Wednesday, September 14, 2011

Erik Larson, IN THE GARDEN OF BEASTS: Love, Terror and an American Fami

Like many other people I know, I loved Larson's DEVIL IN THE WHITE CITY. But I was disappointed in BEASTS; I have to confess I read the first few hundred pages but didn't finish it. I think the topic of an ambassador's family in 1930s Berlin is fascinating and important; but while DEVIL had that wonderful dual-plot structure (vicious murders/building of the World's Fair), this book seems to be structured as a serial accounting of the different Nazis that the ambassador's daughter flirted with, talked with (including Hitler), or slept with. Part of my problem was that I didn't find her engaging as a character--although perhaps my expectations are unfair, the result of 20/20 hindsight, an understanding she couldn't possibly have; she is by turns persistently astonished by what she sees around her and sympathetic to Germany's right to rise up.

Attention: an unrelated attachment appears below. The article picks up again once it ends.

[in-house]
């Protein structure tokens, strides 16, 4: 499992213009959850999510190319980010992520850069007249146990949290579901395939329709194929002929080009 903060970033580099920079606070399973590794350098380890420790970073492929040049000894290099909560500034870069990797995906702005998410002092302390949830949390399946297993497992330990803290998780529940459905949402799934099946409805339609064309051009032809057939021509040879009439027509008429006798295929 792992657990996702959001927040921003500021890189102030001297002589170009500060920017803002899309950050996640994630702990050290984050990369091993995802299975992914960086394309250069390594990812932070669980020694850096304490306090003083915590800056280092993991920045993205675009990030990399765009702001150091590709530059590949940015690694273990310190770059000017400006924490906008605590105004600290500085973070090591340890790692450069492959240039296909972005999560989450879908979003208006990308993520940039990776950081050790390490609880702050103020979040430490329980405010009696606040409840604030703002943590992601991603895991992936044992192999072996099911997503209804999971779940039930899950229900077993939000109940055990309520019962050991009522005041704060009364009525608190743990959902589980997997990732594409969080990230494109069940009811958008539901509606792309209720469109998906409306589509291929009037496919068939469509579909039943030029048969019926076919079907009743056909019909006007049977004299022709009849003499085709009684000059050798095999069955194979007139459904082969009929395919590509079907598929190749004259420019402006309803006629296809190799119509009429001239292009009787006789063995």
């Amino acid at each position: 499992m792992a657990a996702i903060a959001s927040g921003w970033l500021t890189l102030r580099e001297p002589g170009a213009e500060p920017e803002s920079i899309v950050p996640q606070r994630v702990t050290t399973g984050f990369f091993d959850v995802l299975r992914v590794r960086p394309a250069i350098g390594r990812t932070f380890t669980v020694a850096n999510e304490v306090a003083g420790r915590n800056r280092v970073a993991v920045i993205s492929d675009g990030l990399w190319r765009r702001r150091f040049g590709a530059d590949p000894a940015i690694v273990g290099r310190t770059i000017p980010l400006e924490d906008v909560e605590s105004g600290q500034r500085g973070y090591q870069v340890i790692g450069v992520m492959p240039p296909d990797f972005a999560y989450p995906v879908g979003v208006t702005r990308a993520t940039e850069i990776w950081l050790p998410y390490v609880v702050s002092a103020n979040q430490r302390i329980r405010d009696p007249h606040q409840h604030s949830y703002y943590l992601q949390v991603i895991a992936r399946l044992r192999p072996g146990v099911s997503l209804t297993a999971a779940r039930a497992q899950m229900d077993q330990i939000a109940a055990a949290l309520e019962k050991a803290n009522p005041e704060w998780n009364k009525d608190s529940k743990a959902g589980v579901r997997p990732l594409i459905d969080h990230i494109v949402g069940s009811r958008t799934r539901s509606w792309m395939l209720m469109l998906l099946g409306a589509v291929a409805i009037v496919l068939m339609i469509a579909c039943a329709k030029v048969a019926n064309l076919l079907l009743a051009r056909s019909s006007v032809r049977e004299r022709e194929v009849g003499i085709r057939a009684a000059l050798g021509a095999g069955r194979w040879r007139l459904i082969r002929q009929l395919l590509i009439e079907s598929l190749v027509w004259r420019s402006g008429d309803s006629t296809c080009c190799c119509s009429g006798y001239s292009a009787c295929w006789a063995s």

A good murder mystery/midwest tale. Told in two time periods: when Jody is 3 and her father is killed and her mother disappears; and when Jody is in her twenties and the supposed murderer Billy Crosby is set free by his newly-minted lawyer son. There are very few cliches here--Billy doesn't reform; and the murders mount. But once I found out whodunnit, I felt vaguely disappointed because although there were many clues (as to whodunnit) that pointed to other people, there were few (if any) clues, psychological or circumstantial, (and I breezed back through the book) pointing to the person who had. I always find that a bit of a trick. But Pickard writes wonderfully--some moments just lift off the page.